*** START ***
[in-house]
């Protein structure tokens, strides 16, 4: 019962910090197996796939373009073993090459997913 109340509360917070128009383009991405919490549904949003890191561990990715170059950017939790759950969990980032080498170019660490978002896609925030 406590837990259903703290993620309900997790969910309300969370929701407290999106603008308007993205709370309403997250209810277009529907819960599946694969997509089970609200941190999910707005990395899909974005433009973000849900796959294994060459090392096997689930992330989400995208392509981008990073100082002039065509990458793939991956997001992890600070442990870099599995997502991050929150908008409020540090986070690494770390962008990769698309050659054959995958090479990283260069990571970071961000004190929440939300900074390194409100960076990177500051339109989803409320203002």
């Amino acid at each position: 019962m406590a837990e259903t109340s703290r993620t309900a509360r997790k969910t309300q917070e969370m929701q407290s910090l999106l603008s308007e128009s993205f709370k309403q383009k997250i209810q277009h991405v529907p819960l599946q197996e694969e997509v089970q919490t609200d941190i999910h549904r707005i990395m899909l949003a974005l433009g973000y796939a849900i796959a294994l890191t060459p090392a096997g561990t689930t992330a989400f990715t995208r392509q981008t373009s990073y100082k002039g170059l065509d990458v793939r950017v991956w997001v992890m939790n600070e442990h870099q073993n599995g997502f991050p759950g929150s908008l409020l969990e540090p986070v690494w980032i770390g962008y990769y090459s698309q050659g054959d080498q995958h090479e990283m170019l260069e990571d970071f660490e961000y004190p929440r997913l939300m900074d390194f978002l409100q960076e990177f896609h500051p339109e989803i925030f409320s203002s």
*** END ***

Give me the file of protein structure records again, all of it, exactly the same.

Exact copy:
[in-house]
């Protein structure tokens, strides 16, 4: 019962910090197996796939373009073993090459997913 109340509360917070128009383009991405919490549904949003890191561990990715170059950017939790759950969990980032080498170019660490978002896609925030 406590837990259903703290993620309900997790969910309300969370929701407290999106603008308007993205709370309403997250209810277009529907819960599946694969997509089970609200941190999910707005990395899909974005433009973000849900796959294994060459090392096997689930992330989400995208392509981008990073100082002039065509990458793939991956997001992890600070442990870099599995997502991050929150908008409020540090986070690494770390962008990769698309050659054959995958090479990283260069990571970071961000004190929440939300900074390194409100960076990177500051339109989803409320203002």
């Amino acid at each position: 019962m406590a837990e259903t109340s703290r993620t309900a509360r997790k969910t309300q917070e969370m929701q407290s910090l999106l603008s308007e128009s993205f709370k309403q383009k997250i209810q277009h991405v529907p819960l599946q197996e694969e997509v089970q919490t609200d941190i999910h549904r707005i990395m899909l949003a974005l433009g973000y796939a849900i796959a294994l890191t060459p090392a096997g561990t689930t992330a989400f990715t995208r392509q981008t373009s990073y100082k002039g170059l065509d990458v793939r950017v991956w997001v992890m939790n600070e442990h870099q073993n599995g997502f991050p759950g929150s908008l409020l969990e540090p986070v690494w980032i770390g962008y990769y090459s698309q050659g054959d080498q995958h090479e990283m170019l260069e990571d970071f660490e961000y004190p929440r997913l939300m900074d390194f978002l409100q960076e990177f896609h500051p339109e989803i925030f409320s203002s």